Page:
- Cultivate Your Reputation Based on Your Core Services
One of our long-time cardiology practice clients has rebuffed several offers from larger organizations. They have this luxury because their revenues are solid and the referrals keep coming in. They have intentionally cultivated a reputation for outstanding cardiac care by limiting their services to heart health and keeping press and marketing focused on their cardiology expertise.
This cardiology practice also runs a surprisingly lean operation. Their biggest cost savings came when they implemented billing and revenue collection technology that took over the manual, tedious tasks of two full-time billing specialists.
Independent practices like this one that build and promote their expertise while watching costs closely wind up with revenue that is the envy of the industry. They will always be able to find a buyer if they care to. Knowing they can not only pay their bills but accrue capital to fuel the business helps diminish their stress and create a positive work environment.
- Improve Revenue with Data and Technology
Particularly in a short-staffed environment, automation and third-party staff augmentation to handle time-consuming eligibility, prior authorization, billing, and A/R tasks can create significant revenue uplift.
AI and machine learning-based prior authorization technology plus cost-effective, third-party support can significantly reduce the burden on your in-house patient access staff, speed up TATs, and eliminate the revenue leakage that originates at the front desk.
On the back end, A/R analytics with tracking and follow-up can recoup the revenue many practices write-off. A good analytics tool should expose exactly where your practice is losing revenue so you can address the causes. Problem spots typically include insights into which payers are consistently late, unprofitable procedures, and which claims are most likely to be denied or approved.
- Add another revenue stream
While practices that focus on their core medical procedures enjoy the best revenue, sometimes, it takes offering additional services to boost the bottom line. When considering new services, practices that add only those that support central procedures tend to perform the best.
Many of our groups successfully add revenue by adding an office-based lab (OBL). Most specialties require blood draws and urine tests, and patients appreciate completing lab work at their doctor’s office. An OBL helps them avoid a separate trip to another facility and even potential COVID exposure.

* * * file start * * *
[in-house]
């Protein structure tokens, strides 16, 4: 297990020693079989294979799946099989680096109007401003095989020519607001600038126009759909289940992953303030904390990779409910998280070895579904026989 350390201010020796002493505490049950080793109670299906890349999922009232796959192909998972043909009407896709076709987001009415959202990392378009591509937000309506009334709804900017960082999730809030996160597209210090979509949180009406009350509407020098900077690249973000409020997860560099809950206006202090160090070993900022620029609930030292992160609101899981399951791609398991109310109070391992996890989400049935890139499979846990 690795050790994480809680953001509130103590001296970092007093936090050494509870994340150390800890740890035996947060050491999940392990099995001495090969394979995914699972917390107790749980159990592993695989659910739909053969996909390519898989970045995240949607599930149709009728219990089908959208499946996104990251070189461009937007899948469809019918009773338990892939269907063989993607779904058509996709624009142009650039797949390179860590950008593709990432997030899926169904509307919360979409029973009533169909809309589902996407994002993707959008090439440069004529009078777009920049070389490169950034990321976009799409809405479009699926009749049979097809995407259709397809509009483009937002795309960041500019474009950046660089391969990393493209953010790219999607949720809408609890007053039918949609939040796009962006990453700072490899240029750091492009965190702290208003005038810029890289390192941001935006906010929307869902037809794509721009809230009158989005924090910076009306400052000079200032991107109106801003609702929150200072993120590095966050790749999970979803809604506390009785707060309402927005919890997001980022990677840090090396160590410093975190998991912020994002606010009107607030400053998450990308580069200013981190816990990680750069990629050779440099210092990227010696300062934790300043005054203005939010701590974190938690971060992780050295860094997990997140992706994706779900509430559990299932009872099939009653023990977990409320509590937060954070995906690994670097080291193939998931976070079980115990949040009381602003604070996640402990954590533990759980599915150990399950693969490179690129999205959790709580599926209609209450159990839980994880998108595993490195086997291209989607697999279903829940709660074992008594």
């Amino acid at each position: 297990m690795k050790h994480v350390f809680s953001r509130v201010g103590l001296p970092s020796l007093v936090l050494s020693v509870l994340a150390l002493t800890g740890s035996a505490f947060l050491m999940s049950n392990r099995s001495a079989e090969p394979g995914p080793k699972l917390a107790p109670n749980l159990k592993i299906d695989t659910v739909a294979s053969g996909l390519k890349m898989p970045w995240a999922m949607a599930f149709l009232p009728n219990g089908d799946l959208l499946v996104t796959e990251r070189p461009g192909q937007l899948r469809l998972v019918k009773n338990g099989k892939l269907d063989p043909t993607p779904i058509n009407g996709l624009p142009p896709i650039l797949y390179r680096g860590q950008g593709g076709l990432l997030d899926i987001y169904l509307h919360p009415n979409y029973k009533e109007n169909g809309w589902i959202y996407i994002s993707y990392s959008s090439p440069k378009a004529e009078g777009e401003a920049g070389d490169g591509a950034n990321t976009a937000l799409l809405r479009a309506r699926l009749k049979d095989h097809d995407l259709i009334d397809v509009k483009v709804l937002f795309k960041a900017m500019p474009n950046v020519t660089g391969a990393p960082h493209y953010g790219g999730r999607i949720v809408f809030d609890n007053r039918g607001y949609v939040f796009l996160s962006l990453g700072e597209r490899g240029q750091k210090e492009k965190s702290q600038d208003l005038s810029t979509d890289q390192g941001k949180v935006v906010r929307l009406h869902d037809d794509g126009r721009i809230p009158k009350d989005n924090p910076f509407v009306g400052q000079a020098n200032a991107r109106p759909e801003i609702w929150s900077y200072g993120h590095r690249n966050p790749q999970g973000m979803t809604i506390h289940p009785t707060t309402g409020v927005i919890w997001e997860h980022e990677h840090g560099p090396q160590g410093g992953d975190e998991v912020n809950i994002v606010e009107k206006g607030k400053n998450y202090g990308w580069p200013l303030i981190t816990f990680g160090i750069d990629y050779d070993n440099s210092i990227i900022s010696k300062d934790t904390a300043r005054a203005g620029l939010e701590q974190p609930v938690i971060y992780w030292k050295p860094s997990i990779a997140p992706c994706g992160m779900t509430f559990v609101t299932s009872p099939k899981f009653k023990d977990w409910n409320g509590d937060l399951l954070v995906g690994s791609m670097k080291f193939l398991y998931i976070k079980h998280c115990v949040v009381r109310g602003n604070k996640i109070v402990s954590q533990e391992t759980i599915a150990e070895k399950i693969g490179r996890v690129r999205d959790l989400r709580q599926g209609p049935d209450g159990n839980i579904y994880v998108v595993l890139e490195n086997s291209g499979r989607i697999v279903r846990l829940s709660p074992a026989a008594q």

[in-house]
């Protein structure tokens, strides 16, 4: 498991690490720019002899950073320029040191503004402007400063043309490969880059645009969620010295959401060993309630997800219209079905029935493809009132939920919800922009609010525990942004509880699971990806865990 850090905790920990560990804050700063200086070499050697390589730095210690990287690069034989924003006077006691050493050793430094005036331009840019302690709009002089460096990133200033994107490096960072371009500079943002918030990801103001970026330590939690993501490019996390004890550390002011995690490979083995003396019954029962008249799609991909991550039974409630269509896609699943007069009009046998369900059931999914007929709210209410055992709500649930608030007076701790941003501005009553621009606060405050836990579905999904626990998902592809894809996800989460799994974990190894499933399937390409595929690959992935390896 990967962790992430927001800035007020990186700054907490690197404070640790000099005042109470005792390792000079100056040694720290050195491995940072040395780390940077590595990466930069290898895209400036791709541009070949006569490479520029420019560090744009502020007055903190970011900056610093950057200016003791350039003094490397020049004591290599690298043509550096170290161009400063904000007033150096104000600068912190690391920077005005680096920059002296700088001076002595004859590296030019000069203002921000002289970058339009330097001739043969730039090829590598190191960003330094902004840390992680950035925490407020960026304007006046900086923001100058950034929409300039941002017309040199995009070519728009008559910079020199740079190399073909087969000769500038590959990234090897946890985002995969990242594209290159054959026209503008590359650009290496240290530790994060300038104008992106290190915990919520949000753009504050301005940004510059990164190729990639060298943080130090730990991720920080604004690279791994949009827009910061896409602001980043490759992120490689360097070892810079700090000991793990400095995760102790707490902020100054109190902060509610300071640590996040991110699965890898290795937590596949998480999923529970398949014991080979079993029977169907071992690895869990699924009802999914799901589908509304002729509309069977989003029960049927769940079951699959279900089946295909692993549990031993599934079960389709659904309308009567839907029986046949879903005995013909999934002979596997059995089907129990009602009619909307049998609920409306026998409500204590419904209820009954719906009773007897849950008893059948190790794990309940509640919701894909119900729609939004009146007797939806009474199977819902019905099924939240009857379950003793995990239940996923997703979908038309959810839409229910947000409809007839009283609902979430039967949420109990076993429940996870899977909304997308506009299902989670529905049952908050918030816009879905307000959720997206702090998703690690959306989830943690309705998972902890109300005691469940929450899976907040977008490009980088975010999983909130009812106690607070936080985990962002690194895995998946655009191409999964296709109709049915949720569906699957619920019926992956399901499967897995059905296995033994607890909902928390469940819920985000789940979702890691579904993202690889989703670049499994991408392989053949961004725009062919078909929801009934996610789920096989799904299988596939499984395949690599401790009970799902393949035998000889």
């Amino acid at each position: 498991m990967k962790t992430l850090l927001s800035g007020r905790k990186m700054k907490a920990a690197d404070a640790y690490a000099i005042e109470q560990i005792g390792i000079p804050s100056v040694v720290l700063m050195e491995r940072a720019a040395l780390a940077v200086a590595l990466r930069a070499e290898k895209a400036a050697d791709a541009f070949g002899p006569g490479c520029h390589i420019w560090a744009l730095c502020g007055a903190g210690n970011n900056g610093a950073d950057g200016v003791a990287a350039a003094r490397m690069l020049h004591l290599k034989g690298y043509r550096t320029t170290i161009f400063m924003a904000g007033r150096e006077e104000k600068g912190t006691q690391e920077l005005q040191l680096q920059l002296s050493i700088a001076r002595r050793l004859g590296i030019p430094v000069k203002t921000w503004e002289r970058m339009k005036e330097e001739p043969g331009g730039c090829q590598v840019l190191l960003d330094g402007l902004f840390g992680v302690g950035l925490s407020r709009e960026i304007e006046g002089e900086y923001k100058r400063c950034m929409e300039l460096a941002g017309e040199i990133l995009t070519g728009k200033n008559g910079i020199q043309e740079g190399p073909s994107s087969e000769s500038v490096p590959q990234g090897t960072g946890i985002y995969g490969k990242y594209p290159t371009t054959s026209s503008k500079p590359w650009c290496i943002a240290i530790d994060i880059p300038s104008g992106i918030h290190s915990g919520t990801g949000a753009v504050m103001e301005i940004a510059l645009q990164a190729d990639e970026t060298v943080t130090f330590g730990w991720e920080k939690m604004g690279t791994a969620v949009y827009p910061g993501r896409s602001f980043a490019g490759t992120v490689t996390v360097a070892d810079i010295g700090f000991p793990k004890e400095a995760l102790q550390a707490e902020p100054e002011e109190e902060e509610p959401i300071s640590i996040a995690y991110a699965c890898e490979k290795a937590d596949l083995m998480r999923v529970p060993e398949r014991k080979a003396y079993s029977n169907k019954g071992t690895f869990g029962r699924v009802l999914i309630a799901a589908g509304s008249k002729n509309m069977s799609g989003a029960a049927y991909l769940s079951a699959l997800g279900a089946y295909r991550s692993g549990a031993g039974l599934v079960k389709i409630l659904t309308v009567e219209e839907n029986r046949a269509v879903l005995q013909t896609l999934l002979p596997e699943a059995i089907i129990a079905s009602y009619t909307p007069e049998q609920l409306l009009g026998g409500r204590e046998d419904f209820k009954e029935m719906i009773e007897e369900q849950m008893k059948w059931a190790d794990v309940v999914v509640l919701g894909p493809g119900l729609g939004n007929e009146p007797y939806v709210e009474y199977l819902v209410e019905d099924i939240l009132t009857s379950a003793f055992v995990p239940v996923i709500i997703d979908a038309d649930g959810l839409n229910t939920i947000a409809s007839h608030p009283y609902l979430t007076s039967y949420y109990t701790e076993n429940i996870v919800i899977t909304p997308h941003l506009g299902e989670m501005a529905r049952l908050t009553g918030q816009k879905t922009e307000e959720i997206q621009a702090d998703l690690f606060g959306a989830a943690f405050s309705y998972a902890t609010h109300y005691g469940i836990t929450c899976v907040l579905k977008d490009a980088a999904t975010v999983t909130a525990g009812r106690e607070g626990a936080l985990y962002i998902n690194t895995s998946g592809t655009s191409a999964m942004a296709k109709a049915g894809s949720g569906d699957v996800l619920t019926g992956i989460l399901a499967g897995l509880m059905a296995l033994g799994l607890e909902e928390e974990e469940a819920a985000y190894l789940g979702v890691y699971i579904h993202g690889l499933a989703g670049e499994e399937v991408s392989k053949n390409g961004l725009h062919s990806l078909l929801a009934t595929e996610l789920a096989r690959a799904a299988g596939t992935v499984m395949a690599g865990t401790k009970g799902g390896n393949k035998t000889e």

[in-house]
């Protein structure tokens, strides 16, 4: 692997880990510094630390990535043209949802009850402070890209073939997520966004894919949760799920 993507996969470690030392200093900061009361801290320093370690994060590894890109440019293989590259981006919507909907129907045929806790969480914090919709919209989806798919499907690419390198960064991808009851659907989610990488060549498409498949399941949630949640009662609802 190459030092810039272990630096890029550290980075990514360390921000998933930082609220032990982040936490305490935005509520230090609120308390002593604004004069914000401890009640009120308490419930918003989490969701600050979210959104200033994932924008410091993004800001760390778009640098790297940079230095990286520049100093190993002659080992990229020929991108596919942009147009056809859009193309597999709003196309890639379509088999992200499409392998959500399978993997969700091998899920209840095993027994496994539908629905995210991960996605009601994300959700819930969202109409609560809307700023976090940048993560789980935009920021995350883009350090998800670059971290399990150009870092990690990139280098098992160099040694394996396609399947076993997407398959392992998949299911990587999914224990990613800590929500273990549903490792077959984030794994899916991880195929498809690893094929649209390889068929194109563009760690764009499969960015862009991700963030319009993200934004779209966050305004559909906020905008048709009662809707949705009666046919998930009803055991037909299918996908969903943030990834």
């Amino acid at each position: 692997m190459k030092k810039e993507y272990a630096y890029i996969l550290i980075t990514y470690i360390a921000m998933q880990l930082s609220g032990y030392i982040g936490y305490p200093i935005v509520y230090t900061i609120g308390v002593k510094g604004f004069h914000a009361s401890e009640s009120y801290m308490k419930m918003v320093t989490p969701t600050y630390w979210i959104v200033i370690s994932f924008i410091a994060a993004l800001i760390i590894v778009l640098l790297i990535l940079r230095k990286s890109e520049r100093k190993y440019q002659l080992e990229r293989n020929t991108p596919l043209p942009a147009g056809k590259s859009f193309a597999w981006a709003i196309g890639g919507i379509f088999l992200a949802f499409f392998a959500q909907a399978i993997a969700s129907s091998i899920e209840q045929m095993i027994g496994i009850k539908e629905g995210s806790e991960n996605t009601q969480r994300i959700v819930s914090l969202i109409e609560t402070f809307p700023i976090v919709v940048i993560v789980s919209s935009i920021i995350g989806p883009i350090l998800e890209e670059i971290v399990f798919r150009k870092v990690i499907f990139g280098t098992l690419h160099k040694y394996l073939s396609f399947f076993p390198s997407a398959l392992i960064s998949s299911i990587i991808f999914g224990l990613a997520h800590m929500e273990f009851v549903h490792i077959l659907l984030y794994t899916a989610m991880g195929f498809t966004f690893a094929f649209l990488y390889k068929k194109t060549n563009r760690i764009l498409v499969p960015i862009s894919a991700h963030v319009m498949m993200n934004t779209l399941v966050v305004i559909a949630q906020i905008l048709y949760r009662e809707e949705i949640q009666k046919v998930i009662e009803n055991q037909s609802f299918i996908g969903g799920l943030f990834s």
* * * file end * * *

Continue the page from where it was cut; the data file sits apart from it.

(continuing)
Typically, practices looking for capital to fund this expansion are finding it easily, despite a higher interest rate environment. Third-party lab services can also help shoulder the workload of OBL setup and management so your staff isn’t overwhelmed.
Smart revenue strategies keep practices independent long-term
Despite the support promised when aligning with a large buyer, many providers are turning down lucrative deals. Practice owners do not want to give up the flexibility to control their own schedule, treatment decisions, and practice. They may be onto something. Research has shown that retaining this level of control helps to reduce the risk of physician burnout, an urgent issue in healthcare today.
Selling doesn’t need to be inevitable, especially in suboptimal conditions. When smaller practices invigorate revenue by promoting and developing their core services, bringing in an office-based lab, and using technology to plug revenue leaks, their practices can stay independent, and free to serve patients in the ways they had always envisioned.
When smaller practices invigorate revenue by developing their core services, and using technology to plug revenue leaks, practitioners can stay independent- or improve bargaining power for a mutually beneficial sale- leaving them free to serve patients in the ways they most value.